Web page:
# Thread: Help with a D.E., no idea what to do with it

1. ## Help with a D.E., no idea what to do with it

$(x^2)(y+1)dx + (y^2)(x-1)dy = 0$

1) it's not exact, I know that
2) I tried turning it into an exact equation using Euler's multiplicating factor (not sure this is the right word in English), but couldn't find the factor
3) tried the y/x=v substitution and ended up with:
xv + 1 + xv^3 - v^3 + x^2v^2v' - xv^2v' = 0
and I've no idea how to separate the x and v here
4) tried separating the variables and ended up with this:
$\frac{(x-1)^2}{2} + 2(x-1) +ln|x-1| + \frac{(y+1)^2}{2} - 2(y+1) + ln|y+1| = C$

what do I do?

thanks.

2. ## Re: Help with a D.E., no idea what to do with it

Originally Posted by Greystoke
what do I do?
I think your solution is correct as far as it goes.

1. If you have an initial condition, you might plug that in.

2. You should also differentiate your answer and see if you get the original DE back again.

3. Define the interval of validity.

3. ## Re: Help with a D.E., no idea what to do with it

1. no initial conditions
3. no intervals of validity in the text of the problem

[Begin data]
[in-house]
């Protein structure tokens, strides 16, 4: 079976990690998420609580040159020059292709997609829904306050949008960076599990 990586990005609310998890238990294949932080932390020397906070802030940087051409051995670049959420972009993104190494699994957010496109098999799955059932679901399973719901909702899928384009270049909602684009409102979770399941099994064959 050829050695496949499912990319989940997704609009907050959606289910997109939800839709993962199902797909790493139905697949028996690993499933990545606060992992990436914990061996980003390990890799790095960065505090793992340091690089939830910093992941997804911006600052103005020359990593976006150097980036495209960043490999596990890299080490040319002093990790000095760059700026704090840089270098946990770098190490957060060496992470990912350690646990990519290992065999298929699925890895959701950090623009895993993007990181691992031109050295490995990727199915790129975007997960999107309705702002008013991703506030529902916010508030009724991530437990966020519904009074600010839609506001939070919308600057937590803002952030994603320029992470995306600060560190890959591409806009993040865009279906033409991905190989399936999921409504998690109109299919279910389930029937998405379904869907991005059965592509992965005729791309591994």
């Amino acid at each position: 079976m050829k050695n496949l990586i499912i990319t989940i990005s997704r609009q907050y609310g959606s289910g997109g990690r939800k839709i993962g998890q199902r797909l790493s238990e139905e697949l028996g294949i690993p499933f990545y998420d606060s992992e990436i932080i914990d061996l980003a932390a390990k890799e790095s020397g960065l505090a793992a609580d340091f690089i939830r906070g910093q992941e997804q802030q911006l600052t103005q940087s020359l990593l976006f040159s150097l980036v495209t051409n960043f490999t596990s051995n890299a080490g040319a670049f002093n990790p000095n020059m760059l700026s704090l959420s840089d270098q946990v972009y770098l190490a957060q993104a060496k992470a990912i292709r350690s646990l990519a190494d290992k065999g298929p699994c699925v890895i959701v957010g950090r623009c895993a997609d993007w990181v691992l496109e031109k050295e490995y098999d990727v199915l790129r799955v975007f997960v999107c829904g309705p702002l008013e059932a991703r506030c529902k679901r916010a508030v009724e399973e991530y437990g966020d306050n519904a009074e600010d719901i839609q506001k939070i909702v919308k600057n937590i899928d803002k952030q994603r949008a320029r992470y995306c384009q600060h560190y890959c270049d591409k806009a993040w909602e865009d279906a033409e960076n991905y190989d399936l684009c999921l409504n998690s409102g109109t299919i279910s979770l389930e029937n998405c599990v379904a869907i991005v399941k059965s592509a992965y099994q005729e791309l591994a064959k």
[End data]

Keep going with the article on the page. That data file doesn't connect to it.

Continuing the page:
2. didn't differentiate the solution, will do

I thought I was supposed to get a solution like "y = ....", not "ln|y+1| + etc = -ln|x-1| + etc +C"

4. ## Re: Help with a D.E., no idea what to do with it

Originally Posted by Greystoke

I thought I was supposed to get a solution like "y = ....", not "ln|y+1| + etc = -ln|x-1| + etc +C"

Most of the time we seek this form, but can we isolate y in your case?

5. ## Re: Help with a D.E., no idea what to do with it

I don't think so, at least I can't think of any way.

Thanks.

6. ## Re: Help with a D.E., no idea what to do with it

It can't be done using basic algebra.

I would use the function as it appears.

7. ## Re: Help with a D.E., no idea what to do with it

Originally Posted by Greystoke
1. no initial conditions
Then there's no need to find out what C is: you can just leave your solution as is.

3. no intervals of validity in the text of the problem
It wouldn't be in the text of the problem. What you want to do is write the original DE in the form dy/dx = f(x,y), and examine the continuity of f(x,y) and compare to the standard existence theorem. In addition, you need to look at the domains of the functions in your solution, and see if that further restricts your intervals of validity. Sometimes the interval of validity is further restricted after you find a solution.

2. didn't differentiate the solution, will do
Hint: implicit differentiation is handy when faced with a solution like you have here. Another hint: differentiate in such a manner that the constant disappears. That's a trick I learned from Danny here on the forum.

I thought I was supposed to get a solution like "y = ....", not "ln|y+1| + etc = -ln|x-1| + etc +C"